The weather on May 27, 2011, was crisp, near 10 degrees Celsius, when young Madison Scott went to a campsite party at Hogback Lake. Madison went with her friend Jordie with the intention of attending the party then camping overnight to avoid driving under the influence as there were drinks at this get-together.
The party at Hogsback Lake was around 50 people and, according to reports, near the end of the night some people showed up that were not known to most people and the mood of the night soured. Around this time, most people decided to leave rather than stay the night at the campground.
Maddy’s friend Jordie decided to leave around 2:30 but could not convince her to come with her because she was already set up at her campsite. Maddy tried to get Jordie to stay with her but Jordie was hammered and had fallen into a campfire and just wanted to go home. Maddy decided to spend the night at her camp by herself.
The last time anyone reported seeing Madison was 2:45 to 3:00 in the morning when Jordie left the party.
The next day some people came to the campsite to clean up and noticed that Madison’s tent was still there but did not check to see if she was inside. It is noted that Madison’s truck was still parked in the same spot as it was the night before. Aside from Madison’s tent, no one else was at the campsite. Madison was a bright, intelligent and independent young lady 20 years of age. There wasn’t any evidence at this time to make anyone think something could have been wrong.
One major issue that probably caused a problem finding any clues was that the next night there was another party, one significantly larger with around 150 people attending. No one reported seeing Maddy at the larger party. If we assume that whatever happened to Maddy happened the night before, any evidence that could have been found was probably inadvertently destroyed by the partygoers at this larger party.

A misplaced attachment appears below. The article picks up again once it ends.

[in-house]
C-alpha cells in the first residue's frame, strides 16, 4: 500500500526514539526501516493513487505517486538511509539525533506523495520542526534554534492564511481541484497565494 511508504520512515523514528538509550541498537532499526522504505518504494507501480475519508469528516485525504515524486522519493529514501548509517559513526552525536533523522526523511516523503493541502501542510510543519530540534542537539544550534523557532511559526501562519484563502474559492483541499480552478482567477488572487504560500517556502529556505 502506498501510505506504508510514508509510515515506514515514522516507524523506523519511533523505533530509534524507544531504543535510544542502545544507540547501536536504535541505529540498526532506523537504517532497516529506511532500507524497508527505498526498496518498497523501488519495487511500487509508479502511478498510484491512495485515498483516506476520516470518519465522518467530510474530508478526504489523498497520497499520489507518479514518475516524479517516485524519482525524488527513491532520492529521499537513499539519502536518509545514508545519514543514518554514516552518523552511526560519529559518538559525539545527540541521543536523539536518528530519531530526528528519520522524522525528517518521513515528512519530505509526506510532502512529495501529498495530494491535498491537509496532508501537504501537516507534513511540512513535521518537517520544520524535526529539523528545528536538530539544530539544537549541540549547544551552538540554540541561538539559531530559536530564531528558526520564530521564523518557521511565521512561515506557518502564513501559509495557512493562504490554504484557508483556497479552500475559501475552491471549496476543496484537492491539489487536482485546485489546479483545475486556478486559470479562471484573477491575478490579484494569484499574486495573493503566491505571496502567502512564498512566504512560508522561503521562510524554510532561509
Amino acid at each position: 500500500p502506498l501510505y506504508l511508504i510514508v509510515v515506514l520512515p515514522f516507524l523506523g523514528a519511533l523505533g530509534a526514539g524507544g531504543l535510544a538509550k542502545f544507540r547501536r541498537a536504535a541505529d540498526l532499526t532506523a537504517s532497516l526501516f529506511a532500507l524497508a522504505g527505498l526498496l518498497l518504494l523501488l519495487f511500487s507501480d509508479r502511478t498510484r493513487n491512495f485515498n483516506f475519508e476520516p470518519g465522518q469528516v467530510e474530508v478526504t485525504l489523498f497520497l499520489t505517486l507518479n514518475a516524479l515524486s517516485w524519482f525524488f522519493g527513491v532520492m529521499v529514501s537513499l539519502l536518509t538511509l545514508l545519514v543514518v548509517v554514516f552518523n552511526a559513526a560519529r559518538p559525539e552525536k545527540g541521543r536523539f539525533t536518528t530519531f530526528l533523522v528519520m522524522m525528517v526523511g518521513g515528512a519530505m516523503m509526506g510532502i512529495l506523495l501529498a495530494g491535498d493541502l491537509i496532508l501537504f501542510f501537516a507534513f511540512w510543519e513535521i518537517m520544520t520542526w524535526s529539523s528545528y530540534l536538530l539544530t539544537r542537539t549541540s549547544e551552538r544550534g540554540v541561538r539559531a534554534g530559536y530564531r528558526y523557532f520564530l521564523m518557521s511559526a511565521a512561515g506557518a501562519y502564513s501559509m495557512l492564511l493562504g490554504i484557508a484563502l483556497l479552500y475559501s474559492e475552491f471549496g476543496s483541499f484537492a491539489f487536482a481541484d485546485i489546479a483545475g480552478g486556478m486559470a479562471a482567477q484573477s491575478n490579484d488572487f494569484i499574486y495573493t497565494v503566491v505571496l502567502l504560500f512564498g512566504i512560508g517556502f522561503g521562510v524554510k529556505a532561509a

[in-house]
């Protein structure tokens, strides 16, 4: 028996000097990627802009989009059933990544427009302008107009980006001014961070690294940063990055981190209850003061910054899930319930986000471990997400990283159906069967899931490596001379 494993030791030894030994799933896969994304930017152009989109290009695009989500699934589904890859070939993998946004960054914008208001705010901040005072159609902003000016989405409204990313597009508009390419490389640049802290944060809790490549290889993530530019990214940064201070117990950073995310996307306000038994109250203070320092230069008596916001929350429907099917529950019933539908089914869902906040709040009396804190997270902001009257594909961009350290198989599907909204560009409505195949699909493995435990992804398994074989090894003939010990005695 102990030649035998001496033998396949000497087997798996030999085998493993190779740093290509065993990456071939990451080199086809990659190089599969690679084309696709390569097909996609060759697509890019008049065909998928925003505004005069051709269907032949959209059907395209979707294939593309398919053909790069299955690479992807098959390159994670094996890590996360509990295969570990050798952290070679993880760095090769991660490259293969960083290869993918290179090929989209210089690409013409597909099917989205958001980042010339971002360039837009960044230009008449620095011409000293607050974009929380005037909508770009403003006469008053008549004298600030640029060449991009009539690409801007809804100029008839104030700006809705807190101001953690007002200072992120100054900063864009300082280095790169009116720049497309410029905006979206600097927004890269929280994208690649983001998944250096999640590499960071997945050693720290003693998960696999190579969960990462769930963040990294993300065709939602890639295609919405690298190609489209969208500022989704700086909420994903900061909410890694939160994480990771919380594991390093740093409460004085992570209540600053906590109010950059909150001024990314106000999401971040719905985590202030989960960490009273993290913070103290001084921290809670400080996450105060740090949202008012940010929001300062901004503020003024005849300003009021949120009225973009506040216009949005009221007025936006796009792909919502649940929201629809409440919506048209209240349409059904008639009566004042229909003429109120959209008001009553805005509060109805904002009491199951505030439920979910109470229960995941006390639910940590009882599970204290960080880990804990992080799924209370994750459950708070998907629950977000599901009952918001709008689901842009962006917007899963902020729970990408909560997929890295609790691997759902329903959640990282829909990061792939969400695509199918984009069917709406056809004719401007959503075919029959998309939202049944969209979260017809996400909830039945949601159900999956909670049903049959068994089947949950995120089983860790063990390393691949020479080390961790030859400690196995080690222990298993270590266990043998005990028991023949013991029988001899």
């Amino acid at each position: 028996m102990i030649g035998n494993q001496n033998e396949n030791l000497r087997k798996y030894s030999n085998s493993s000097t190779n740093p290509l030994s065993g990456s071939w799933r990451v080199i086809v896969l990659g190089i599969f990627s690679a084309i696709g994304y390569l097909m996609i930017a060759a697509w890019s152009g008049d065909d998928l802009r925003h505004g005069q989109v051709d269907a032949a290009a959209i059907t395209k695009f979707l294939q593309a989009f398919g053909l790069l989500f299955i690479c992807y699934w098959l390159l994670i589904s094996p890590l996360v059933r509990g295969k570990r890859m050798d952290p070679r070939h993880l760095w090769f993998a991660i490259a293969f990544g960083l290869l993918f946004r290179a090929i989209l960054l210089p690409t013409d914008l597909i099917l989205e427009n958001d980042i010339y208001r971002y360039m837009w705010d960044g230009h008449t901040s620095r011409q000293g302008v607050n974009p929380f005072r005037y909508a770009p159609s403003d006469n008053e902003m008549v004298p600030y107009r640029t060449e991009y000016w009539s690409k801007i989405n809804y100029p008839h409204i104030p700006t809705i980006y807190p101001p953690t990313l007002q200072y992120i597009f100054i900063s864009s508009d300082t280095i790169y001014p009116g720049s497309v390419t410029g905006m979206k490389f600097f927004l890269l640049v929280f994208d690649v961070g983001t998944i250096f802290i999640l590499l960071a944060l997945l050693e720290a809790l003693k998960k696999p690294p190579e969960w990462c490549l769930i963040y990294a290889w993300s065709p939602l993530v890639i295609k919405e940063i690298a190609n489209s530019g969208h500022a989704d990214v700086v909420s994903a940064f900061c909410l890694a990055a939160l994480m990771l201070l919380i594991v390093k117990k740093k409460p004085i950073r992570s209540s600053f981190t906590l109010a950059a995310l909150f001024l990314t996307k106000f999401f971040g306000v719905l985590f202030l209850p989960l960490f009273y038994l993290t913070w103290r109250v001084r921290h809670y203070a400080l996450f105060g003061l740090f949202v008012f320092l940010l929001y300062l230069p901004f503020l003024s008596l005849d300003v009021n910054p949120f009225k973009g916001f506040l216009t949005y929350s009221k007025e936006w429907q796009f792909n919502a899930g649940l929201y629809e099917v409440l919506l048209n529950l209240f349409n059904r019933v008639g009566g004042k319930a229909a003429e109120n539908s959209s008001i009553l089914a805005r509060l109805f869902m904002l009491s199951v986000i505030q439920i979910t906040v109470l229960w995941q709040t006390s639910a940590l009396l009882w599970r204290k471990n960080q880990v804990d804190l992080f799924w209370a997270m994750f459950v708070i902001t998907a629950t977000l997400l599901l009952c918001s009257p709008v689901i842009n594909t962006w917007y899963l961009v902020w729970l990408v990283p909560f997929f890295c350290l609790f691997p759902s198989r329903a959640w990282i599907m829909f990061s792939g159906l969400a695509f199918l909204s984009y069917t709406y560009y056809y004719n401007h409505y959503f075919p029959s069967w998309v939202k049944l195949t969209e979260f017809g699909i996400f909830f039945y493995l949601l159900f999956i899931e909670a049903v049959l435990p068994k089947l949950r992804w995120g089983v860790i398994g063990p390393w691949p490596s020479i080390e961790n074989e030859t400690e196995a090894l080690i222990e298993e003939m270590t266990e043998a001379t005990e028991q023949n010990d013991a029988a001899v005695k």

Maddy’s parents were concerned that she had not come home or contacted them on the 28th, but she was an adult. If she decided to stay another night then it was her choice. Cell service in the area was spotty at best so she might not have been able to call and let them know that she was staying an extra night.
But by the 29th Madison’s parents had a bad feeling and after being unable to contact her on her cell phone they decided to go to Hogsback Lake and look for her. Once at Hogsback Lake, they found Maddy’s truck at her campsite with her purse still inside, but her tent had been flattened out, and some of her belongings were inside but had been pushed to the sides of the tent. After they found that Maddy was not at the campsite, they contacted the police and reported her missing. She has yet to be found.”
“I did my undergrad at a college in Vermont. In the winter we would quite literally be snowed under. Over Christmas break, a sophomore went missing. He wasn’t a close friend, but we had couple of classes together. It was a small liberal arts college in a small town, so everyone in the community was pretty freaked out. His phone and wallet were left in his room, so the theory was that he’d been abducted, and maybe even killed. Campus got real scary for a few months. There was police everywhere, helicopters overhead, students marching through the snow in lines looking for a body. Finally when the snow and ice thawed they found his body in the creek. Police surmise he entered the water from the bridge in town, but no one knows if he jumped or was pushed.
This one still haunts me.”
When The Disappearance Is Justified
“I was a firefighter in the military. At this point in my career, I was the Director of Emergency Communications for the base. My main responsibilities included: managing fire/police/ems dispatchers, maintaining and monitoring base alarm systems, and reviewing reports and cross checking the respective reports with the 9-1-1 calls and radio traffic to ensure that everything was accurate. This last duty was the most time consuming. It was impossible to screen every call so non-high priority calls were audited on a random basis, while high priority calls were scrutinized in great detail. I spent MANY hours slowing down, speeding up, and trying to make heads or tails of high profile emergencies.
Typically, these 9-1-1 calls are chaotic, often times callers are experiencing the worst, most tragic or stressful time in their life. My point being it’s often hard to understand the caller, let alone decipher what exactly they need.
The night in question was a Saturday and it was fairly late. Around 1 am, I heard a call toned out over the radio for a reported suicide. The patient was pronounced dead on arrival.